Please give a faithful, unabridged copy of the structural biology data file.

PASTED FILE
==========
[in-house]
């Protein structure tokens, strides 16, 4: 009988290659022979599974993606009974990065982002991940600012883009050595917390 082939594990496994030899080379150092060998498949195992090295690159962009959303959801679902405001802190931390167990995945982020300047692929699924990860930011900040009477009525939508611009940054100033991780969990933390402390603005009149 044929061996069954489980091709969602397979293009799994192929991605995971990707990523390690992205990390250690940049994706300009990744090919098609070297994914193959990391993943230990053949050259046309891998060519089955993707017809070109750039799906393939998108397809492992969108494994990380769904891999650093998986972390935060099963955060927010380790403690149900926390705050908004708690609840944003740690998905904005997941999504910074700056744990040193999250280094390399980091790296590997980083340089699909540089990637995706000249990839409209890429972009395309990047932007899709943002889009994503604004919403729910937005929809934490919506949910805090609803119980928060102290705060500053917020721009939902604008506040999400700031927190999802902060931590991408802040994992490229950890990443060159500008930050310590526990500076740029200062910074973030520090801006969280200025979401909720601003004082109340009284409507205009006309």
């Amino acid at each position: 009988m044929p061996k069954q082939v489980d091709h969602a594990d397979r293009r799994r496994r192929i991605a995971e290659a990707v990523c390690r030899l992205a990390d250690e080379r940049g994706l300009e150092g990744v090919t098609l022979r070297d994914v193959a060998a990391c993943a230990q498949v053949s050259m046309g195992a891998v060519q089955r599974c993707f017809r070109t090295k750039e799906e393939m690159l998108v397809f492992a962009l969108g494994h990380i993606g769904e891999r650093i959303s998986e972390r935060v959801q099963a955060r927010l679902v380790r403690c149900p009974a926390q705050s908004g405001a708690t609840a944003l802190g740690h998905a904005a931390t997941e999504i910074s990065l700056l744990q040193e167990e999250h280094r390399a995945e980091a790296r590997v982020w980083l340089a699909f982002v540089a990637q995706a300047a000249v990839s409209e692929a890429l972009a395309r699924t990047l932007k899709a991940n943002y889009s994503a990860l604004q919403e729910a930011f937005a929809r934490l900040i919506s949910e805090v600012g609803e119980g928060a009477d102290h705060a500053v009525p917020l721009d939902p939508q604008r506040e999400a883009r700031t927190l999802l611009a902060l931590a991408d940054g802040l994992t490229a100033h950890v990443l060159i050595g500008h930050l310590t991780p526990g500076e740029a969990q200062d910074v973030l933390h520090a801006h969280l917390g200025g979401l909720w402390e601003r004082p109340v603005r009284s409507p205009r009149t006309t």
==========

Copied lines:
[in-house]
């Protein structure tokens, strides 16, 4: 009988290659022979599974993606009974990065982002991940600012883009050595917390 082939594990496994030899080379150092060998498949195992090295690159962009959303959801679902405001802190931390167990995945982020300047692929699924990860930011900040009477009525939508611009940054100033991780969990933390402390603005009149 044929061996069954489980091709969602397979293009799994192929991605995971990707990523390690992205990390250690940049994706300009990744090919098609070297994914193959990391993943230990053949050259046309891998060519089955993707017809070109750039799906393939998108397809492992969108494994990380769904891999650093998986972390935060099963955060927010380790403690149900926390705050908004708690609840944003740690998905904005997941999504910074700056744990040193999250280094390399980091790296590997980083340089699909540089990637995706000249990839409209890429972009395309990047932007899709943002889009994503604004919403729910937005929809934490919506949910805090609803119980928060102290705060500053917020721009939902604008506040999400700031927190999802902060931590991408802040994992490229950890990443060159500008930050310590526990500076740029200062910074973030520090801006969280200025979401909720601003004082109340009284409507205009006309």
């Amino acid at each position: 009988m044929p061996k069954q082939v489980d091709h969602a594990d397979r293009r799994r496994r192929i991605a995971e290659a990707v990523c390690r030899l992205a990390d250690e080379r940049g994706l300009e150092g990744v090919t098609l022979r070297d994914v193959a060998a990391c993943a230990q498949v053949s050259m046309g195992a891998v060519q089955r599974c993707f017809r070109t090295k750039e799906e393939m690159l998108v397809f492992a962009l969108g494994h990380i993606g769904e891999r650093i959303s998986e972390r935060v959801q099963a955060r927010l679902v380790r403690c149900p009974a926390q705050s908004g405001a708690t609840a944003l802190g740690h998905a904005a931390t997941e999504i910074s990065l700056l744990q040193e167990e999250h280094r390399a995945e980091a790296r590997v982020w980083l340089a699909f982002v540089a990637q995706a300047a000249v990839s409209e692929a890429l972009a395309r699924t990047l932007k899709a991940n943002y889009s994503a990860l604004q919403e729910a930011f937005a929809r934490l900040i919506s949910e805090v600012g609803e119980g928060a009477d102290h705060a500053v009525p917020l721009d939902p939508q604008r506040e999400a883009r700031t927190l999802l611009a902060l931590a991408d940054g802040l994992t490229a100033h950890v990443l060159i050595g500008h930050l310590t991780p526990g500076e740029a969990q200062d910074v973030l933390h520090a801006h969280l917390g200025g979401l909720w402390e601003r004082p109340v603005r009284s409507p205009r009149t006309t």